• Green tree frogs are nocturnal and spend most of their day sleeping.

More About Green Tree Frogs

These intriguing little frogs are good for the environment and fun to listen to. Whether they are in your backyard or a forested area, make sure that you give these creatures the space they need to be happy and healthy in their natural habitats. 

Questions Related to Green Tree Frogs

Can you touch a Green Tree Frog? Green tree frogs have extremely porous skin. If you touch them, residues on your hand or skin may cause them harm or even poison them. For this reason, it is usually best to leave them be.

Are Green Tree Frogs dangerous? Green tree frogs are not venomous, but their skin can still secrete a substance that may irritate your skin or even salmonella infections. If you touch a green tree frog, wash your hands immediately, and keep your pets from trying to eat these frogs.

What should I do if my pet eats a green tree frog? If your dog or cat eats a green tree frog, immediately rinse out its mouth with water and wipe its gums. If it starts behaving strangely or showing signs of illness, call your vet, as your pet may be affected by the substance that green tree frogs secrete on their skin. 

Can you keep a Green Tree Frog as a pet? Green tree frogs are a popular pet because of their bright green coloring and distinctive call. If you do wish to keep one as a pet, purchase it from a reputable pet store and make sure it has an environment where it can be happy and safe.

How can you tell if a green tree frog is male or female? On average, female green tree frogs are larger than males. Additionally, females are not able to croak. If you notice a frog that is calling with an inflated throat pouch, it is almost certainly a male tree frog.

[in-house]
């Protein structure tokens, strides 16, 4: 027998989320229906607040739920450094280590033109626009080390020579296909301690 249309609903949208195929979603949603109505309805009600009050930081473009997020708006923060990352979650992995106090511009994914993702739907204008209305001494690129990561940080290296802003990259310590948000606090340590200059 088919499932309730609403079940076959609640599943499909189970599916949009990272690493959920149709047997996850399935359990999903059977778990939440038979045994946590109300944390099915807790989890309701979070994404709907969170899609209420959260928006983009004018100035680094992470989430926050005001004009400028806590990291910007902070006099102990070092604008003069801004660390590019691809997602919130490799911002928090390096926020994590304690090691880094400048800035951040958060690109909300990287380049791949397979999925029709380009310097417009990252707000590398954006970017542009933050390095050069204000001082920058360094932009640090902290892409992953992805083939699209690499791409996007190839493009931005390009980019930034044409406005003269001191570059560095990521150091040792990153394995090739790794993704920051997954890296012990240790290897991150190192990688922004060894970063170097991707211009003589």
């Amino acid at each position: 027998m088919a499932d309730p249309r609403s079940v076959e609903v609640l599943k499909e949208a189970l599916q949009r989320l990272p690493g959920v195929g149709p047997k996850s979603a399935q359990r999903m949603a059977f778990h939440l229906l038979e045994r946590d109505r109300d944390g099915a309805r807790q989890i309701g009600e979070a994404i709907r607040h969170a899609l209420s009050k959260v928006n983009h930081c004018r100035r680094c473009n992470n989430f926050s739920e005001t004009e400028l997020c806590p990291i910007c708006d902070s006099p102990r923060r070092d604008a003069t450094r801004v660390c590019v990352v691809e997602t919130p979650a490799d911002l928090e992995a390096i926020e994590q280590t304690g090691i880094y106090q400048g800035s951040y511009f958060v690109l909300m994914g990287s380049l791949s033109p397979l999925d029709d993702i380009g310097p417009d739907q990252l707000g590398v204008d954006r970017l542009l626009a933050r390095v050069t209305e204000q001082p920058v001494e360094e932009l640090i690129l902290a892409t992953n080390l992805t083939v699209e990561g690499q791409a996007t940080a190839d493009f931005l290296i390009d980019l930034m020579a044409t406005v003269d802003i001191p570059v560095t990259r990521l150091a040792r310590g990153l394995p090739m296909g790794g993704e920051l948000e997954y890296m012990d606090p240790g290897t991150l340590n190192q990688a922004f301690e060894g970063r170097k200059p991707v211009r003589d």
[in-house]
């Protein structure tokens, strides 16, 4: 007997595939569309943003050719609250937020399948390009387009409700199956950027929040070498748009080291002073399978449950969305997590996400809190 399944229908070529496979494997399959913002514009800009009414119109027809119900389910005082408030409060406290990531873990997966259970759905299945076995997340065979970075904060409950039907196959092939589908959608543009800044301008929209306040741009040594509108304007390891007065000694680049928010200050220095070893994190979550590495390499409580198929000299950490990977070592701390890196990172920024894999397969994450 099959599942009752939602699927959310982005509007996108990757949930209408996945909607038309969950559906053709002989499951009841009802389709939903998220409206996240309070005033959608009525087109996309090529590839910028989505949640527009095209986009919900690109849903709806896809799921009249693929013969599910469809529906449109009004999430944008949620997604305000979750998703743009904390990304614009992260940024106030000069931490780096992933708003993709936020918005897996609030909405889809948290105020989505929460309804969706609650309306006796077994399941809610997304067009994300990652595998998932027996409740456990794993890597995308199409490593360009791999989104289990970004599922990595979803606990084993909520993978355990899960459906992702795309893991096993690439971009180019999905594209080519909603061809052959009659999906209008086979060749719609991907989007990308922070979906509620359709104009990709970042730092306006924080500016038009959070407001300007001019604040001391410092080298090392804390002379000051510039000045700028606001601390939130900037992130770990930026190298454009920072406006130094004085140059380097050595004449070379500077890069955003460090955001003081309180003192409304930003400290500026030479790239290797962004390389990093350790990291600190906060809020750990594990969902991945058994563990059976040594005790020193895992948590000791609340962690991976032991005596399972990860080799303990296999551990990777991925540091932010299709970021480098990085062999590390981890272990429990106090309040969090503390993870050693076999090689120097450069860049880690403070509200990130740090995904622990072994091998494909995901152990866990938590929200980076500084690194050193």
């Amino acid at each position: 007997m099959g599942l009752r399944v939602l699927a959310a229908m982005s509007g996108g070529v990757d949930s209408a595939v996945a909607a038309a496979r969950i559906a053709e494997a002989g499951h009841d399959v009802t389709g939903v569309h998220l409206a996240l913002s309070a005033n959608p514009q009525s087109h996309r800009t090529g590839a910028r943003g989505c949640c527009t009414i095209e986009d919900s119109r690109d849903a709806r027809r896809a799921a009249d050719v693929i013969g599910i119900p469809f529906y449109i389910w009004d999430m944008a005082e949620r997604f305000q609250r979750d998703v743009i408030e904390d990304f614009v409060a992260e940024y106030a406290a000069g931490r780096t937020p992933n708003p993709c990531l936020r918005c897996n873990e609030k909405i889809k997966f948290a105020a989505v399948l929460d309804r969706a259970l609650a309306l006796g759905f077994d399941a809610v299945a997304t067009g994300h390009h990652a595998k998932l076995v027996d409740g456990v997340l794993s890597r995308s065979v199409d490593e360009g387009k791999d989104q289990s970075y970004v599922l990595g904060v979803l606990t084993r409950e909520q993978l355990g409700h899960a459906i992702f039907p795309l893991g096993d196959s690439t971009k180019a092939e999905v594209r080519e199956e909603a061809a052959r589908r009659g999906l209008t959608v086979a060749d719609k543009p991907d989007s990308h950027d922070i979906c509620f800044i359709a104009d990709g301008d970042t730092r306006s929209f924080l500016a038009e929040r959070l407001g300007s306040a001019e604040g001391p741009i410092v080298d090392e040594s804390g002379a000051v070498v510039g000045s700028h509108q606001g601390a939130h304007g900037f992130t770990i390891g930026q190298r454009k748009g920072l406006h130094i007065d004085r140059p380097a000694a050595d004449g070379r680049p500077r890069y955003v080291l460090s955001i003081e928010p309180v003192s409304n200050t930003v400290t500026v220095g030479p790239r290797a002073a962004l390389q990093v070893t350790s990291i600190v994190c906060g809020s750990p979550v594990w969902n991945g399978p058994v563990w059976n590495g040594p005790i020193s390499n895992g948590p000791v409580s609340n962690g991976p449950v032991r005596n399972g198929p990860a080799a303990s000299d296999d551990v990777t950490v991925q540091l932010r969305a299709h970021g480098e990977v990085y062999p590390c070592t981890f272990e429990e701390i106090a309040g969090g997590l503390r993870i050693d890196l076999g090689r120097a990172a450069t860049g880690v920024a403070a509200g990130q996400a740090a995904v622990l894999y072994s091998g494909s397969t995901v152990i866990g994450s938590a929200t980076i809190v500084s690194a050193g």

Why do green tree frogs call? Most of the time, male green tree frogs call to attract mates. However, they can also make calls to advertise their location to other frogs. 

Why are green tree frogs loud after it rains? There is no certain answer to why male green tree frogs are exceptionally loud after a rainfall. However, researchers think that it might be because rain creates ideal breeding conditions and water for tadpoles and eggs, which makes the males more eager to attract a mate.

What are green tree frogs’ predators? Green tree frogs are most often preyed on by snakes, birds, large fish, and lizards. Their green coloring allows them to blend in well with forested surroundings, but they still may fall victim to predators. 


Aresco, M. 1996. Geographic Variation in the Morphology and Lateral Stripe of the Green Treefrog (Hyla cinerea) in the Southeastern United States. American Midland Naturalist, 135/2: 293-298.

Freed, A. 1980. Prey Selection and Feeding Behavior of the Green Tree Frog (Hyla cinerea). Ecology, 61/3: 461-465.

Gunzburger, M. 2005. Reprodcutive Ecology of the Green Treefrog (Hyla cinerea) in Northwester Florida. American Midland Naturalist, 155: 321-328.

Horn, S., J. Hanula, M. Ulyshen. 2004. Abundance of Green Tree Frogs and Insects in Artificial Canopy Gaps in a Bottomland Hardwood Forest. American Midland Naturalist, 153: 321-326.